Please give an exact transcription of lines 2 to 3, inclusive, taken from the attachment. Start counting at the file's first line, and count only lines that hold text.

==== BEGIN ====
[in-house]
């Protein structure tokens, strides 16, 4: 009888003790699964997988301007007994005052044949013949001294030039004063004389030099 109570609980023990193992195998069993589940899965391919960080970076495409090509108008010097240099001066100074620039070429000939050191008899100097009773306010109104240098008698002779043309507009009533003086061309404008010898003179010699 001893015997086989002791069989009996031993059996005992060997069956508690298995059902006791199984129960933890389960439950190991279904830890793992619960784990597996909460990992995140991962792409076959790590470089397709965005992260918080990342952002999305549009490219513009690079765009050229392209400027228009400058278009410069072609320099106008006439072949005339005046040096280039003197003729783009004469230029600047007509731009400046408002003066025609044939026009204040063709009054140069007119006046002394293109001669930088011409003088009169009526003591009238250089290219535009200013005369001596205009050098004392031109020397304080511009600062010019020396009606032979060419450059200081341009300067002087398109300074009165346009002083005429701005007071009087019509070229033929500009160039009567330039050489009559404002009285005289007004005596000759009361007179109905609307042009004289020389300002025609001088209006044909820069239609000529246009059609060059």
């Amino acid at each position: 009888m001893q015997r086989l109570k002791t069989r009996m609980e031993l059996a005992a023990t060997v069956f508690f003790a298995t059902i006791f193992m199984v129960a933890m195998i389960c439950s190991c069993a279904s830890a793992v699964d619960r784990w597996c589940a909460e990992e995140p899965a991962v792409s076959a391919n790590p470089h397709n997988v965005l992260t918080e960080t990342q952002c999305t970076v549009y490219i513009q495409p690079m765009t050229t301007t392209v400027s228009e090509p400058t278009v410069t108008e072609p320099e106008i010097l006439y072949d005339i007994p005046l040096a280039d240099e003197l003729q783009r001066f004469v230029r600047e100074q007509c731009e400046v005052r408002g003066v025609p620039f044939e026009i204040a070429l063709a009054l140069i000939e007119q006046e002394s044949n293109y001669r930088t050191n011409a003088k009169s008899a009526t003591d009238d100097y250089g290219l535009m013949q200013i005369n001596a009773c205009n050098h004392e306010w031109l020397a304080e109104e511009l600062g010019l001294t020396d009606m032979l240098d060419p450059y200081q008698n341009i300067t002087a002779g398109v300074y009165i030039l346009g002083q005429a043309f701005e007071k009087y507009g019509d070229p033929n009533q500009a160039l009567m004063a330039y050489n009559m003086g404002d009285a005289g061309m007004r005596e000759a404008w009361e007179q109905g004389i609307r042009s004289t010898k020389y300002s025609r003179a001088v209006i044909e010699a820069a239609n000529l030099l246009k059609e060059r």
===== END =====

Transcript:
């Protein structure tokens, strides 16, 4: 009888003790699964997988301007007994005052044949013949001294030039004063004389030099 109570609980023990193992195998069993589940899965391919960080970076495409090509108008010097240099001066100074620039070429000939050191008899100097009773306010109104240098008698002779043309507009009533003086061309404008010898003179010699 001893015997086989002791069989009996031993059996005992060997069956508690298995059902006791199984129960933890389960439950190991279904830890793992619960784990597996909460990992995140991962792409076959790590470089397709965005992260918080990342952002999305549009490219513009690079765009050229392209400027228009400058278009410069072609320099106008006439072949005339005046040096280039003197003729783009004469230029600047007509731009400046408002003066025609044939026009204040063709009054140069007119006046002394293109001669930088011409003088009169009526003591009238250089290219535009200013005369001596205009050098004392031109020397304080511009600062010019020396009606032979060419450059200081341009300067002087398109300074009165346009002083005429701005007071009087019509070229033929500009160039009567330039050489009559404002009285005289007004005596000759009361007179109905609307042009004289020389300002025609001088209006044909820069239609000529246009059609060059």
């Amino acid at each position: 009888m001893q015997r086989l109570k002791t069989r009996m609980e031993l059996a005992a023990t060997v069956f508690f003790a298995t059902i006791f193992m199984v129960a933890m195998i389960c439950s190991c069993a279904s830890a793992v699964d619960r784990w597996c589940a909460e990992e995140p899965a991962v792409s076959a391919n790590p470089h397709n997988v965005l992260t918080e960080t990342q952002c999305t970076v549009y490219i513009q495409p690079m765009t050229t301007t392209v400027s228009e090509p400058t278009v410069t108008e072609p320099e106008i010097l006439y072949d005339i007994p005046l040096a280039d240099e003197l003729q783009r001066f004469v230029r600047e100074q007509c731009e400046v005052r408002g003066v025609p620039f044939e026009i204040a070429l063709a009054l140069i000939e007119q006046e002394s044949n293109y001669r930088t050191n011409a003088k009169s008899a009526t003591d009238d100097y250089g290219l535009m013949q200013i005369n001596a009773c205009n050098h004392e306010w031109l020397a304080e109104e511009l600062g010019l001294t020396d009606m032979l240098d060419p450059y200081q008698n341009i300067t002087a002779g398109v300074y009165i030039l346009g002083q005429a043309f701005e007071k009087y507009g019509d070229p033929n009533q500009a160039l009567m004063a330039y050489n009559m003086g404002d009285a005289g061309m007004r005596e000759a404008w009361e007179q109905g004389i609307r042009s004289t010898k020389y300002s025609r003179a001088v209006i044909e010699a820069a239609n000529l030099l246009k059609e060059r």